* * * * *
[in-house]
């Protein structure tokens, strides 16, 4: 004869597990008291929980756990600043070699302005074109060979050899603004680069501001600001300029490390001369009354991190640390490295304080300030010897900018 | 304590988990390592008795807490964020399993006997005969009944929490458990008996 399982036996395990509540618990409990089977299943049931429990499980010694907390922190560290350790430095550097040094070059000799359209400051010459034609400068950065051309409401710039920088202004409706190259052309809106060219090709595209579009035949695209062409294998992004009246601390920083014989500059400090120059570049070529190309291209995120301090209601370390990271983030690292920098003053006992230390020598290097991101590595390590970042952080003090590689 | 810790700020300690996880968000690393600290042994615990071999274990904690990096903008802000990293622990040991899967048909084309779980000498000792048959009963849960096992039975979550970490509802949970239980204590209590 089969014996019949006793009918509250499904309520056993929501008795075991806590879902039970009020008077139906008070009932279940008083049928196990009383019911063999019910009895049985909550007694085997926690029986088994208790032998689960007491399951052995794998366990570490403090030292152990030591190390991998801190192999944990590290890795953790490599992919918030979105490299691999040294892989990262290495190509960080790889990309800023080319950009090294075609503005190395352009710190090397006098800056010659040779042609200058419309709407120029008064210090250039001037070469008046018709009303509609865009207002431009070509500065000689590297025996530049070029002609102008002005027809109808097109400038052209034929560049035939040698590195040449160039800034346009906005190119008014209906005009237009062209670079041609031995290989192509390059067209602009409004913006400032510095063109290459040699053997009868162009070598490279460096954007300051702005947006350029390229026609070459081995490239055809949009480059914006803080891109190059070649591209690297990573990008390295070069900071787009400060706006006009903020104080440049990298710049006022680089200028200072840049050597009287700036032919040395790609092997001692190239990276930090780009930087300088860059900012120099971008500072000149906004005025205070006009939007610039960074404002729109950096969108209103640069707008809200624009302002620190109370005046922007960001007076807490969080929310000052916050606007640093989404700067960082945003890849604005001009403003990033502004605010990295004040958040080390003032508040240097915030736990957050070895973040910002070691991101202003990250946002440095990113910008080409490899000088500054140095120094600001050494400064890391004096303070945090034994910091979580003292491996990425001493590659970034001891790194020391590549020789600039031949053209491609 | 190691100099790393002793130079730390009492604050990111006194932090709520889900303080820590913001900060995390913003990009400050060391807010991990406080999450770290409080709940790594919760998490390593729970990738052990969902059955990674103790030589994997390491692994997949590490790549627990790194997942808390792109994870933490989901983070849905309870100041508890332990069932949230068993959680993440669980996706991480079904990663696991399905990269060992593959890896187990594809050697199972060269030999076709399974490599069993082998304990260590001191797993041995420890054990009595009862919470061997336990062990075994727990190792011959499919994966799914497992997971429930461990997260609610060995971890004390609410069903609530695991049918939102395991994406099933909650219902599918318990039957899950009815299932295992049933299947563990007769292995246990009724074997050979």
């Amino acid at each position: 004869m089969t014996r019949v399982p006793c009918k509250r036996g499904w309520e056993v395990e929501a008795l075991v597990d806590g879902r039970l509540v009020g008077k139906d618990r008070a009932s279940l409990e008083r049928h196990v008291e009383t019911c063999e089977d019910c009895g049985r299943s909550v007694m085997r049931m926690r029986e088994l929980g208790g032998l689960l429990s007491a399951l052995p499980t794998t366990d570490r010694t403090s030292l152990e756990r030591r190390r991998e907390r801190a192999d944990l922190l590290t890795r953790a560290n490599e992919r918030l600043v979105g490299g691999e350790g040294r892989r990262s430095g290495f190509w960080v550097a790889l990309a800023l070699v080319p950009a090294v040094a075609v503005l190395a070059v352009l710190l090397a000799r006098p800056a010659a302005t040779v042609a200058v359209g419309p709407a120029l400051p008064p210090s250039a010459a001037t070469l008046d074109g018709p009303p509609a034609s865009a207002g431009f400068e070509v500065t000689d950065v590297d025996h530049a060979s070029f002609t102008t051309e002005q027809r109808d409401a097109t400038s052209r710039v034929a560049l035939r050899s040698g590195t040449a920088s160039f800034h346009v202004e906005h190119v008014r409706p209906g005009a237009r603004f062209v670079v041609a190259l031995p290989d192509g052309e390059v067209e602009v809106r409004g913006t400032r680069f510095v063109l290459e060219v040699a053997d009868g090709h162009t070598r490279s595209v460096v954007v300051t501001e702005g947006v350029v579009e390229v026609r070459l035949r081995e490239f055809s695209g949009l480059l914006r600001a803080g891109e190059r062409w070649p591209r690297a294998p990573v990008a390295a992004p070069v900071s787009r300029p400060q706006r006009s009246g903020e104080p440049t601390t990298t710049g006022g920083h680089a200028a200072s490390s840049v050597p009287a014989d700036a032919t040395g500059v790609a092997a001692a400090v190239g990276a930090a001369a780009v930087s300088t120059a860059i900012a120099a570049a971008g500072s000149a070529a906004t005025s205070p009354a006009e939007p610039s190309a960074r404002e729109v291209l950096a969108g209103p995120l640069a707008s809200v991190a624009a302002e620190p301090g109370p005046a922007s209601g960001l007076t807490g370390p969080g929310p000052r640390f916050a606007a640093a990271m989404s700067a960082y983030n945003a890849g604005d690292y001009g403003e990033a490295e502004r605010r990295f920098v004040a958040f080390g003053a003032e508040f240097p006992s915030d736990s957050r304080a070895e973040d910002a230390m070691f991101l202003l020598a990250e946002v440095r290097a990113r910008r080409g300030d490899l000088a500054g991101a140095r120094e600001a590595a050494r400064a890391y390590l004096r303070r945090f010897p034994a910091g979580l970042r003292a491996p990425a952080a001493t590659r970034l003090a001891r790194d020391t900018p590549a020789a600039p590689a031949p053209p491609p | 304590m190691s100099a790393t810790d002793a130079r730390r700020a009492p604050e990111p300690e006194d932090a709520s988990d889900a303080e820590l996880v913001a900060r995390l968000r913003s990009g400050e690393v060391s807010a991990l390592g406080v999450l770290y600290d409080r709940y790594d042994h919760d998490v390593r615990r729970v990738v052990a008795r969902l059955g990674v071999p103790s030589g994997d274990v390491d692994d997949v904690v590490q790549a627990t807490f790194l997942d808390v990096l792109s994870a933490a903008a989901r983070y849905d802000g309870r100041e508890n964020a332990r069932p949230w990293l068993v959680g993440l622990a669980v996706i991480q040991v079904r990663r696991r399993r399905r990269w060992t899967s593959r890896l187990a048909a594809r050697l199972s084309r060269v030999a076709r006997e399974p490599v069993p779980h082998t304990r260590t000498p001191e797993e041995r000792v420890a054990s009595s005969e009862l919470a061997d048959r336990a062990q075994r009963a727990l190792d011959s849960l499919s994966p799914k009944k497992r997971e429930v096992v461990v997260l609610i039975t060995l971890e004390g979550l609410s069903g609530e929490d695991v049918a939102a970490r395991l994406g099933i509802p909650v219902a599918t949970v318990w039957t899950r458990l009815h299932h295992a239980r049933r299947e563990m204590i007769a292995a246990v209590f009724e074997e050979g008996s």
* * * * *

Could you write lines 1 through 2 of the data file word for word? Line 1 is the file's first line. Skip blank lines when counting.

[in-house]
């Protein structure tokens, strides 16, 4: 004869597990008291929980756990600043070699302005074109060979050899603004680069501001600001300029490390001369009354991190640390490295304080300030010897900018 | 304590988990390592008795807490964020399993006997005969009944929490458990008996 399982036996395990509540618990409990089977299943049931429990499980010694907390922190560290350790430095550097040094070059000799359209400051010459034609400068950065051309409401710039920088202004409706190259052309809106060219090709595209579009035949695209062409294998992004009246601390920083014989500059400090120059570049070529190309291209995120301090209601370390990271983030690292920098003053006992230390020598290097991101590595390590970042952080003090590689 | 810790700020300690996880968000690393600290042994615990071999274990904690990096903008802000990293622990040991899967048909084309779980000498000792048959009963849960096992039975979550970490509802949970239980204590209590 089969014996019949006793009918509250499904309520056993929501008795075991806590879902039970009020008077139906008070009932279940008083049928196990009383019911063999019910009895049985909550007694085997926690029986088994208790032998689960007491399951052995794998366990570490403090030292152990030591190390991998801190192999944990590290890795953790490599992919918030979105490299691999040294892989990262290495190509960080790889990309800023080319950009090294075609503005190395352009710190090397006098800056010659040779042609200058419309709407120029008064210090250039001037070469008046018709009303509609865009207002431009070509500065000689590297025996530049070029002609102008002005027809109808097109400038052209034929560049035939040698590195040449160039800034346009906005190119008014209906005009237009062209670079041609031995290989192509390059067209602009409004913006400032510095063109290459040699053997009868162009070598490279460096954007300051702005947006350029390229026609070459081995490239055809949009480059914006803080891109190059070649591209690297990573990008390295070069900071787009400060706006006009903020104080440049990298710049006022680089200028200072840049050597009287700036032919040395790609092997001692190239990276930090780009930087300088860059900012120099971008500072000149906004005025205070006009939007610039960074404002729109950096969108209103640069707008809200624009302002620190109370005046922007960001007076807490969080929310000052916050606007640093989404700067960082945003890849604005001009403003990033502004605010990295004040958040080390003032508040240097915030736990957050070895973040910002070691991101202003990250946002440095990113910008080409490899000088500054140095120094600001050494400064890391004096303070945090034994910091979580003292491996990425001493590659970034001891790194020391590549020789600039031949053209491609 | 190691100099790393002793130079730390009492604050990111006194932090709520889900303080820590913001900060995390913003990009400050060391807010991990406080999450770290409080709940790594919760998490390593729970990738052990969902059955990674103790030589994997390491692994997949590490790549627990790194997942808390792109994870933490989901983070849905309870100041508890332990069932949230068993959680993440669980996706991480079904990663696991399905990269060992593959890896187990594809050697199972060269030999076709399974490599069993082998304990260590001191797993041995420890054990009595009862919470061997336990062990075994727990190792011959499919994966799914497992997971429930461990997260609610060995971890004390609410069903609530695991049918939102395991994406099933909650219902599918318990039957899950009815299932295992049933299947563990007769292995246990009724074997050979």